The India-Pakistan rivalry has thus become an important subplot for the US in the Afghan situation and in the region as a whole. Pakistan wants to leverage this to make India move forward on the composite dialogue process and on Kashmir. The US has been doing precisely that, without acknowledging it publicly.

Pakistan also wants the US to accept its nuclear status and conclude an arrangement similar to that it has with India. This is a tricky area and may not happen, but it helps to seek some alternatives, such as a nuclear power plant or conventional armaments. At least on the arms side, it appears that some progress has been made.

The big elephant in the negotiating room is Pakistan’s dire economic straits. This has many dimensions, including budgetary deficits, energy problems, poverty issues and support for infrastructure projects. The current US commitment of $1.5 billion is too little, given the size of the problem, and Pakistan would be seeking more.

US help would also be vital in multilateral forums. It is not a secret that without its nod institutions such as the World Bank and the IMF do not move. Pakistan would be seeking more assistance and an easing of conditions. The last aspect is vital because IMF support is conditional and some of the stringent ones are hard to meet.

To sum up, both Pakistan and the US need each other. The game is to leverage advantages and play on the vulnerabilities to gain the maximum. There are no friends among nations, just a coming together of mutual interests. There seems to be recognition on both sides that such congruence is possible. Hence, the happy optics.

A few words on the process. According to press reports, Pakistan, for once, did its homework and prepared a comprehensive document, as many as 56 pages, to outline its interests. This was made available to the Americans well before the talks giving, them time to circulate it within their system. This ensured proper consideration and well-thought-out responses.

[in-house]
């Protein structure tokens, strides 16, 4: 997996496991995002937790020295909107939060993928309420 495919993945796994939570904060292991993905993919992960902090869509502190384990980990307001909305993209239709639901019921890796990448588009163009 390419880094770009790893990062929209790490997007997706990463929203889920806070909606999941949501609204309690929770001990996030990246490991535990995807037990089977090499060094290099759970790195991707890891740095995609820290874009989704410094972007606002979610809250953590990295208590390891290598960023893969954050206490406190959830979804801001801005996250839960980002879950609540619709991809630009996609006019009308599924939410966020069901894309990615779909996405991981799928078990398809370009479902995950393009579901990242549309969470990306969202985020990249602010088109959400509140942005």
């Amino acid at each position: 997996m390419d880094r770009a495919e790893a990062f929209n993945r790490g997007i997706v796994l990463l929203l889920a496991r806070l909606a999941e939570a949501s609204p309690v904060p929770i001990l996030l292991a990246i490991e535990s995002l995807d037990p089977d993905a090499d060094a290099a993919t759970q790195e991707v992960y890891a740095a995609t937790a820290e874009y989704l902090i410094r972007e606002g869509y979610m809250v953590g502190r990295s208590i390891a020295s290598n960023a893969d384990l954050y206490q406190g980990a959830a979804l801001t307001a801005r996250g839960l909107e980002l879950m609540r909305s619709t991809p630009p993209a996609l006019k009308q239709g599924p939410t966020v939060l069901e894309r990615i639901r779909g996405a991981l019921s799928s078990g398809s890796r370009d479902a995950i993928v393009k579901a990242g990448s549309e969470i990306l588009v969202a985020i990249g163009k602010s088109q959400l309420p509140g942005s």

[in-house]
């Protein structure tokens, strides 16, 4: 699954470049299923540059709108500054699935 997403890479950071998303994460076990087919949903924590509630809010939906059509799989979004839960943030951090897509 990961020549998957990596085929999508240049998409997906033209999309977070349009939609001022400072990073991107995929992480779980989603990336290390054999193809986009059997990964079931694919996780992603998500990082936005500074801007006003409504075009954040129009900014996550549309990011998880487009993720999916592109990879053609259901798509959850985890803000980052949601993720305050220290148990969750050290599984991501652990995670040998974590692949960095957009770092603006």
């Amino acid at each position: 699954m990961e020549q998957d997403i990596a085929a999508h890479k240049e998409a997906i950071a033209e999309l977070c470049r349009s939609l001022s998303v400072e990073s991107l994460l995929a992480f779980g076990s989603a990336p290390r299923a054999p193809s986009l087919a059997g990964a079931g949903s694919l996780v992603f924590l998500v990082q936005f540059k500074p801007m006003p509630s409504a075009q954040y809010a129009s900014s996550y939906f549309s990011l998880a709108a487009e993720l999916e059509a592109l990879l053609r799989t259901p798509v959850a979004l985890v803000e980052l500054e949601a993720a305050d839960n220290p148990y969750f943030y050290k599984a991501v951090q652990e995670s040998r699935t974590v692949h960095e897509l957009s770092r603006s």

The management of the dialogue was also done better. Instead of cursory meetings with various centres of power and little cohesion, the talks were attended by all the principle agencies and interlocutors. The fact that the secretaries of state and defence, plus representatives from the military, the National Security Council and aid agencies, were present made the process meaningful.

The presence of Gen Kayani from the Pakistani side was equally important. This was reflected in the meetings he had prior to the talks, which prepared the ground for a meaningful military cooperation. It may not correspond to pristine notions of democracy, but the military is the most powerful institution in Pakistan. The participation by its chief gave the talks the necessary gravitas to make them consequential.

What happens next? Are we entering a new and more substantive phase of Pakistan-US relations? The truthful answer is that it is too early to tell. Some broad principles may be agreed to in the Washington talks, but this will just be a beginning. It is the follow-up, working-group-type meetings that will determine the outcome.

Reports are that the next phase is likely to be in April, and probably in Islamabad. My guess is that this will not be as high-level as the current meeting, but more detailed, and will get into nuts and bolts. It is only then that the final contours of any long-term strategic partnership will become visible.